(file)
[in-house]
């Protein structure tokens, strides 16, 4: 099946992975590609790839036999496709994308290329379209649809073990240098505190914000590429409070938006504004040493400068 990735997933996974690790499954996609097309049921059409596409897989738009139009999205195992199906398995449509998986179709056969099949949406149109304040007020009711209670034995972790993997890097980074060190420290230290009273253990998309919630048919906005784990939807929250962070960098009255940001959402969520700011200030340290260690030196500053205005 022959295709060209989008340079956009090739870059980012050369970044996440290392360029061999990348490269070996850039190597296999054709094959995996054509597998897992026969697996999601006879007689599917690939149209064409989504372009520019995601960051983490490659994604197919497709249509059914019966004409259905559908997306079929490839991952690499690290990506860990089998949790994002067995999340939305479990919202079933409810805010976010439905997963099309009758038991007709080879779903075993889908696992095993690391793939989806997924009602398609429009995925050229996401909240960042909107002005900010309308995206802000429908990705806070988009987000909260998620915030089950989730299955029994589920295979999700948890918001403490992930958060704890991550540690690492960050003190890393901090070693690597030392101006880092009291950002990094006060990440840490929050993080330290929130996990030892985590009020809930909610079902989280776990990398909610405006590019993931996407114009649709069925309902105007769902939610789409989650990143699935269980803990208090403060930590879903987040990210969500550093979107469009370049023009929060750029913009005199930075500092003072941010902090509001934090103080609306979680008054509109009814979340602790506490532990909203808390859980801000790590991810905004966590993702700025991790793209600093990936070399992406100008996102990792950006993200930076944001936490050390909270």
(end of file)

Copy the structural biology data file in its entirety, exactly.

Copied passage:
[in-house]
């Protein structure tokens, strides 16, 4: 099946992975590609790839036999496709994308290329379209649809073990240098505190914000590429409070938006504004040493400068 990735997933996974690790499954996609097309049921059409596409897989738009139009999205195992199906398995449509998986179709056969099949949406149109304040007020009711209670034995972790993997890097980074060190420290230290009273253990998309919630048919906005784990939807929250962070960098009255940001959402969520700011200030340290260690030196500053205005 022959295709060209989008340079956009090739870059980012050369970044996440290392360029061999990348490269070996850039190597296999054709094959995996054509597998897992026969697996999601006879007689599917690939149209064409989504372009520019995601960051983490490659994604197919497709249509059914019966004409259905559908997306079929490839991952690499690290990506860990089998949790994002067995999340939305479990919202079933409810805010976010439905997963099309009758038991007709080879779903075993889908696992095993690391793939989806997924009602398609429009995925050229996401909240960042909107002005900010309308995206802000429908990705806070988009987000909260998620915030089950989730299955029994589920295979999700948890918001403490992930958060704890991550540690690492960050003190890393901090070693690597030392101006880092009291950002990094006060990440840490929050993080330290929130996990030892985590009020809930909610079902989280776990990398909610405006590019993931996407114009649709069925309902105007769902939610789409989650990143699935269980803990208090403060930590879903987040990210969500550093979107469009370049023009929060750029913009005199930075500092003072941010902090509001934090103080609306979680008054509109009814979340602790506490532990909203808390859980801000790590991810905004966590993702700025991790793209600093990936070399992406100008996102990792950006993200930076944001936490050390909270």